Artist: The Hell
Are you bored of the heavy music community’s intensifying pissing contest between who can be more progressive/heavy/fast? Do genre wars between keyboard warriors get under your skin faster than they used to? Do you yearn for a time and place where music was just fun, without any frills or elitism?
If you answered “yes” to any or all of these statements, the ladies and gentlemen, The Hell has your ticket to escape—to a wonderful, wickedly heavy Eden called Brutopia. A land filled with zany riffs, jarring breakdowns and more grooves than you can possibly head bang to, Brutopia is, simply put, the most fun you will have listening to a heavy album all year. Jam-packed with gimmicks and gut-twisting heaviness both, these Ultraviolent UK mosh warriors will have you spin kicking in seconds—whether it’s in the pit, your living room or visiting your grandparents—no one is safe from Brutopia.
The Hell use a simple, sinister instrumental approach to attack the listener’s sanity throughout Brutopia. Fast, pissed off percussion is the foundation for furious, riff-heavy tracks that spiral into slamming breakdowns and beefy grooves at the drop of a hat. From the opening licks of “One More Time,” this is abundantly clear: while The Hell are here to have some fun, they’re not afraid to split some skulls in the process. Whether it’s the brain-rattling climactic riff in “Shite Club,” the dizzying chorus to “I’ve got Loads of Money” or the world-ending breakdown in the album’s closing track, The Hell are a tightly knit, terrifyingly catchy killing machine that get their unique blend of campy riffs and crushing breakdowns stuck in the listener’s head like a fishhook made of lead. As Brutopia continues on, The Hell keep reaching further outside of the box to keep the listener engaged—obvious with the thrash-metallic feel to “Painiac” and the catchy fragments of furious fretwork in “Don’t be a Dick” and “We’re All the Same.” Listeners eager to write off The Hell on the basis that they are “a joke band with no technical merit” will be forced to gag on their words by the time Brutopia has run its course, as—while true, The Hell might not be super serious—they prove that they are still adept at their instruments.
Without the vocal and lyrical element to Brutopia, The Hell could be mistaken for a throwback thrash-metalcore act that runs on hairspray and sick breakdowns. However, with catchy, harsh shouts and absolutely ridiculous lyrics, The Hell easily win over the listener’s heart. “I’ve Got Loads of Money” is the first true blue track that sees The Hell embracing their absurd, off-the-wall lyrical elements heard in previous anthems like “Groovehammer” and “Bangers and Mosh,” and from there, it only gets more insane. “The Fever” opens with a campy (you’re going to find that word is especially useful in describing The Hell) skit that dives heard first into goofy lyrical territory—while “Shite Club” does more or less the same. All the while, The Hell’s vocals are straightforward and earnest; a harshly spat shout that occasionally dips into lower, more menacing tones. The vocals adopt a theme similar to the band’s instrumentation: the key isn’t to reinvent the wheel of heavy music—it’s to completely set it on fire and make jokes about it as it burns.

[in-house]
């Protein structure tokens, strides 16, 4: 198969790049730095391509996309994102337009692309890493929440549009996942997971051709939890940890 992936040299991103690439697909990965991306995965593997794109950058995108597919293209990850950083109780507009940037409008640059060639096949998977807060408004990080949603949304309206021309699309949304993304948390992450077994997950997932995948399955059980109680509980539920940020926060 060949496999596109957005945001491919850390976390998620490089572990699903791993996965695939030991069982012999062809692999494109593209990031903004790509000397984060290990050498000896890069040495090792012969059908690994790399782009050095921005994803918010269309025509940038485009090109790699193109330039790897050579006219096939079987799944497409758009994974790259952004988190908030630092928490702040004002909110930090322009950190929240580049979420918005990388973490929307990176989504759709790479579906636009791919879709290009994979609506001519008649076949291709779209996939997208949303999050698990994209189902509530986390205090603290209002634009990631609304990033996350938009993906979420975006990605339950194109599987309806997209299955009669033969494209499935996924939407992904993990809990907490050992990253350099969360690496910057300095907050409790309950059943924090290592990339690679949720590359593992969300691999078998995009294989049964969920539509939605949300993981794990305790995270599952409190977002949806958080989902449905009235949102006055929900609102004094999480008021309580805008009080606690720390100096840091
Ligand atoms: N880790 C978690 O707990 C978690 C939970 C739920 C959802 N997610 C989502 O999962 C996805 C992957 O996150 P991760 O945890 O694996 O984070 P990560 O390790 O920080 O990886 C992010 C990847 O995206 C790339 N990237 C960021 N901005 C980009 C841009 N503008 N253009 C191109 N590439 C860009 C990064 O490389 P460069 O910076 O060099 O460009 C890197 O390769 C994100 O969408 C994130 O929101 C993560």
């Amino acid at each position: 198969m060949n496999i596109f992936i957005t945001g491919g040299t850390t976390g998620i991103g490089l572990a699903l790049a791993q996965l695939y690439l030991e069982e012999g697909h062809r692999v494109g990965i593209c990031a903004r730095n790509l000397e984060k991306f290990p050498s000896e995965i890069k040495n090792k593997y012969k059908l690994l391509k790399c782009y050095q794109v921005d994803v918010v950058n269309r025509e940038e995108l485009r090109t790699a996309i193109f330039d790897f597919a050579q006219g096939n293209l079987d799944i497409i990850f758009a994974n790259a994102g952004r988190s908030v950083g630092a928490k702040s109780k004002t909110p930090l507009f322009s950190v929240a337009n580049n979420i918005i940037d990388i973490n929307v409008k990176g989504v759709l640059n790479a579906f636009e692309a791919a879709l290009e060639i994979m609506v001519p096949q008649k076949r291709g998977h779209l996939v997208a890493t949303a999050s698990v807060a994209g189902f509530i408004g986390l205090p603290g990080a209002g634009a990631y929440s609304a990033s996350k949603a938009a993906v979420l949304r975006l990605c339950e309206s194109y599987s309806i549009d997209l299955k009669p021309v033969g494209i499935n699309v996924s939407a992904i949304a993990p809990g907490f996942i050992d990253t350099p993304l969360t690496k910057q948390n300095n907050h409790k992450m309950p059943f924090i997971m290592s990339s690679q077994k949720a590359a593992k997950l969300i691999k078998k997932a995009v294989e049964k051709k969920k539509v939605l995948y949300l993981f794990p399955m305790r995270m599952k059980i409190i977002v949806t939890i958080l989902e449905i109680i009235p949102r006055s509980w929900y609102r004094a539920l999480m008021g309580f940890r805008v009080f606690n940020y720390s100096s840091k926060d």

Fast, furious and far from serious, The Hell combine bouncy, hefty guitars with booming bass and blitzkrieg percussion to give listeners an display in lacerating, lurid metal with hints of heavy-handed hardcore to keep necks snapping and fists flailing. The bastard child of Motley Crue and Martyr Defiled, this quixotic quintet put forth an album that redefines how heavy music enthusiasts enjoy listening to aggressive anthems preaching violence, anger and…enormous amounts of wealth. However, if you’re one of the stern-faced, lock-jawed purists who frown upon The Hell’s healthy use of gimmicks and humor, then…maybe you should just get over it and get a sense of humor.
After all, they’re The fucking Hell, you dick.
For Fans Of: …uh…
By: Connor Welsh